On the pubis? Interesting... On the other hand, didn't someone mention that
the new carcharodontosaurid/-ine from Argentina has pneumatic furculae and
ilia? Seems like the extent of pneumaticity can't be used as a character in
cladistics any longer...

BTW, Chatterjee says that *Protoavis* has pneumatic scapulae... "Details on"

> and, needless to say, also contradicts Ruben et al's
> (1997, 1999) contention that _Archaeopteryx_ had simple lungs and
> was apparently apneumatic. The discussion section of this paper is a
> refutation of the theropod physiology model invoked by Ruben et al.

Heh, heh, heh!!!

> Finally, we'll all heard an awful lot about David Marjanovic's article
> in _Quarterly Journal of the Dinosaur Society_ (which is now peer-
> reviewed), but there were other articles in there that may also be of
> interest to some...

I have got the volume in the meantime, and wanted to comment on these
articles, I just didn't have time... (exams continue, even though the whole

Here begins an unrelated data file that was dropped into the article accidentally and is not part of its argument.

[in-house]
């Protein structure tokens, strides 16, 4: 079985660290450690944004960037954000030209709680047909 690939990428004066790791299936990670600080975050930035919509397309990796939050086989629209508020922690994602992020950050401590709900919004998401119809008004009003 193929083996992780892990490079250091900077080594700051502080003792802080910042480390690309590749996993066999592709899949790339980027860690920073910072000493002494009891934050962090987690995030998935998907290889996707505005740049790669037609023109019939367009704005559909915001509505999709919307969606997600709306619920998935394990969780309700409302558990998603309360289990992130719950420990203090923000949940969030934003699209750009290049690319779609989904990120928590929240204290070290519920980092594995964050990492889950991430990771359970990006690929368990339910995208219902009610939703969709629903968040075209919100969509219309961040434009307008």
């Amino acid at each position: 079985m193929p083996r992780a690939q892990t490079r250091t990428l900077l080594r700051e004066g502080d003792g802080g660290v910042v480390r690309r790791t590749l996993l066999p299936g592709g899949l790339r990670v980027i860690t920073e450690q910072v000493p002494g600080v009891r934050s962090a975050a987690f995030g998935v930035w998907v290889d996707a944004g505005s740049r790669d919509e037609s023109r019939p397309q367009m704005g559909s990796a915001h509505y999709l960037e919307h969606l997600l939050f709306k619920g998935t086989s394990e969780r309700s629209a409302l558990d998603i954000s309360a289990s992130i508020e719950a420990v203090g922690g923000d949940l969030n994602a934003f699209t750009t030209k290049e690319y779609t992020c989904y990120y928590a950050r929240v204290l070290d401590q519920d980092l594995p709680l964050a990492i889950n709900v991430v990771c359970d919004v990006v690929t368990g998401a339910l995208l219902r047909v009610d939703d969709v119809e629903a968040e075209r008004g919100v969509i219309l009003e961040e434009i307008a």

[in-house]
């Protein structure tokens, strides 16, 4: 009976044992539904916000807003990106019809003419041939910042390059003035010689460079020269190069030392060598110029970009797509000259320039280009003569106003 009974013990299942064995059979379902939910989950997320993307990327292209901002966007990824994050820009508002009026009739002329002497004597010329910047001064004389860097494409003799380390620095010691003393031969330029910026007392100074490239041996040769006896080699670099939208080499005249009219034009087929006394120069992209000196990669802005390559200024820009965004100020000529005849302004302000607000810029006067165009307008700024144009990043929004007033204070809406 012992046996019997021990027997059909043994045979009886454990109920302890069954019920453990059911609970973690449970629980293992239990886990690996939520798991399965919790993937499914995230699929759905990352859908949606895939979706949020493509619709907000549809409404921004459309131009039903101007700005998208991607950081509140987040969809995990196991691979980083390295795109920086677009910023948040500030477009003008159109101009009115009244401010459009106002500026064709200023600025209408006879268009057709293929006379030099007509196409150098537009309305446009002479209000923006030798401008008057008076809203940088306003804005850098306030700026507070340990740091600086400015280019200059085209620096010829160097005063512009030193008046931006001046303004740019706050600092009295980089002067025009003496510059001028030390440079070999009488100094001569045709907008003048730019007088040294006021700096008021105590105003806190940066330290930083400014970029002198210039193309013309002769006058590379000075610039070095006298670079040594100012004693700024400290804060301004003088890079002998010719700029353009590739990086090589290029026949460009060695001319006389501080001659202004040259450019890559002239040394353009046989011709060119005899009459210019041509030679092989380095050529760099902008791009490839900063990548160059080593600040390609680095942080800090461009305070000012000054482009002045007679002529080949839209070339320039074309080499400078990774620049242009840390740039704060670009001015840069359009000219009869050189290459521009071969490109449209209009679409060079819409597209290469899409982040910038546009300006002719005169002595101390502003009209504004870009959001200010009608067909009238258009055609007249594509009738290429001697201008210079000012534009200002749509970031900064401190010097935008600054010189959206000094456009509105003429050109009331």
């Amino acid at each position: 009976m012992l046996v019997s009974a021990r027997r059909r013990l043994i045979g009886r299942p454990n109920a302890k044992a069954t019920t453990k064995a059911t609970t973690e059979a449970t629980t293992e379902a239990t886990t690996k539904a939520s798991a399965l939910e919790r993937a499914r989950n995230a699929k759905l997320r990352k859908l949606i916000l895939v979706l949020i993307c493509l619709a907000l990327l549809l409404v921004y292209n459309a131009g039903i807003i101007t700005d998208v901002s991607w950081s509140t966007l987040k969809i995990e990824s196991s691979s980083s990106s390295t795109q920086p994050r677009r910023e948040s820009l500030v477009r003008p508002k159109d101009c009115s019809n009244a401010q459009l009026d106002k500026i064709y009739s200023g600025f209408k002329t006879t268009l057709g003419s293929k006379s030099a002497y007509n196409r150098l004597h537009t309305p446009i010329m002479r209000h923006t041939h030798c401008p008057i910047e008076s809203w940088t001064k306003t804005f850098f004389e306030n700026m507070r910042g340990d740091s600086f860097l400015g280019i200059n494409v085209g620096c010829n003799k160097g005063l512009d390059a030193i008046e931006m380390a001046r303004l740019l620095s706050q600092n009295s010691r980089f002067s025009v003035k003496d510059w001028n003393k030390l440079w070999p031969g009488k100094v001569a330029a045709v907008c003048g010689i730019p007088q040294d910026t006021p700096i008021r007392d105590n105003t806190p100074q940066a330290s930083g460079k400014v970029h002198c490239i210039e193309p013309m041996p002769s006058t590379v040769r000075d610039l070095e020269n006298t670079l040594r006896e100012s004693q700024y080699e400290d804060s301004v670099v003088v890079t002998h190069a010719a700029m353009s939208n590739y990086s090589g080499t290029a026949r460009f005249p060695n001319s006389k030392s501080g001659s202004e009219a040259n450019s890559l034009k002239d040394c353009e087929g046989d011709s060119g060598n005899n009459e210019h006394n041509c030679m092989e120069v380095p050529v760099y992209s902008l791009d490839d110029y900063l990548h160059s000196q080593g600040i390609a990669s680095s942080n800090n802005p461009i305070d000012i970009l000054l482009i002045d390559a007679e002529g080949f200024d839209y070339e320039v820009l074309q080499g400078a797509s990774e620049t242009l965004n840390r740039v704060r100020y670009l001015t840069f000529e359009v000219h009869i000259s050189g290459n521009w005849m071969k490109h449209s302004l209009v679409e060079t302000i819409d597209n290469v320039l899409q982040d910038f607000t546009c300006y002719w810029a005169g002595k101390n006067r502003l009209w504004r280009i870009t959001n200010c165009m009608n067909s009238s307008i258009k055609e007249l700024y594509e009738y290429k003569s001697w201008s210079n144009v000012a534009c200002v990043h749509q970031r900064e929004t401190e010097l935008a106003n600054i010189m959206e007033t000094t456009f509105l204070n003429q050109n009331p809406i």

February is "holidays")

> Liston, J. 2000. _Archaeopteryx_ and evolution of feathered flight:
> the hidden story. _QJDS_  4 (1): 6-14.
> Massive historical review of everything about flight origins and
> discovery of key taxa, with (I think) discussion of Jeff's theory about
> crypsis and the evolution of feathers.

In his M. Sc. (what's this?) thesis, Jeff seems to have put up the idea that
it is no coincidence that (wing) feathers look so much like e. g. cycad
leaves and evolved for camouflage. He repeats this here.

> Naish, D. 2000. 130 years of tree-climbing dinosaurs:
> _Archaeopteryx_, 'arbrosaurs' and the evolution of avian flight.
> _QJDS_ 4 (1): 20-23.
> Unfortunately submitted before _Microraptor_ and recent SVP